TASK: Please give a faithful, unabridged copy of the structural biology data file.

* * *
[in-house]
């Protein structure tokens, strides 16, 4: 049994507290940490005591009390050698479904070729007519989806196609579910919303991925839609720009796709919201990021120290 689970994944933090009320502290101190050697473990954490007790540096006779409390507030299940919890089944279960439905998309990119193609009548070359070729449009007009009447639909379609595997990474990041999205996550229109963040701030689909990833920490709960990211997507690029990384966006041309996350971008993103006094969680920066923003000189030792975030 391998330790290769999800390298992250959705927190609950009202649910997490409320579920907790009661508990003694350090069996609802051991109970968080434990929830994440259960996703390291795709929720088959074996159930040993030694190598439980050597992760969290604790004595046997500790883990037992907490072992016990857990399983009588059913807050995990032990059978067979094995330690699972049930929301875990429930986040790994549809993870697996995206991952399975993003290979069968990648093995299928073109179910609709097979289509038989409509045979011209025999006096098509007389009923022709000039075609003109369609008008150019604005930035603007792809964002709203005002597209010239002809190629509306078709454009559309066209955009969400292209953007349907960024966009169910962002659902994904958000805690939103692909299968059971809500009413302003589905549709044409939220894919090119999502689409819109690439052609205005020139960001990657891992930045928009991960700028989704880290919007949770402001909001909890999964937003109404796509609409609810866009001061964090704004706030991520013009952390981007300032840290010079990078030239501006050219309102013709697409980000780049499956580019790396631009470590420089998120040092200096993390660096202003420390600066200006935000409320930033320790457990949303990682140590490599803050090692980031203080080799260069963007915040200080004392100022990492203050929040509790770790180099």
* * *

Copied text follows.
[in-house]
């Protein structure tokens, strides 16, 4: 049994507290940490005591009390050698479904070729007519989806196609579910919303991925839609720009796709919201990021120290 689970994944933090009320502290101190050697473990954490007790540096006779409390507030299940919890089944279960439905998309990119193609009548070359070729449009007009009447639909379609595997990474990041999205996550229109963040701030689909990833920490709960990211997507690029990384966006041309996350971008993103006094969680920066923003000189030792975030 391998330790290769999800390298992250959705927190609950009202649910997490409320579920907790009661508990003694350090069996609802051991109970968080434990929830994440259960996703390291795709929720088959074996159930040993030694190598439980050597992760969290604790004595046997500790883990037992907490072992016990857990399983009588059913807050995990032990059978067979094995330690699972049930929301875990429930986040790994549809993870697996995206991952399975993003290979069968990648093995299928073109179910609709097979289509038989409509045979011209025999006096098509007389009923022709000039075609003109369609008008150019604005930035603007792809964002709203005002597209010239002809190629509306078709454009559309066209955009969400292209953007349907960024966009169910962002659902994904958000805690939103692909299968059971809500009413302003589905549709044409939220894919090119999502689409819109690439052609205005020139960001990657891992930045928009991960700028989704880290919007949770402001909001909890999964937003109404796509609409609810866009001061964090704004706030991520013009952390981007300032840290010079990078030239501006050219309102013709697409980000780049499956580019790396631009470590420089998120040092200096993390660096202003420390600066200006935000409320930033320790457990949303990682140590490599803050090692980031203080080799260069963007915040200080004392100022990492203050929040509790770790180099």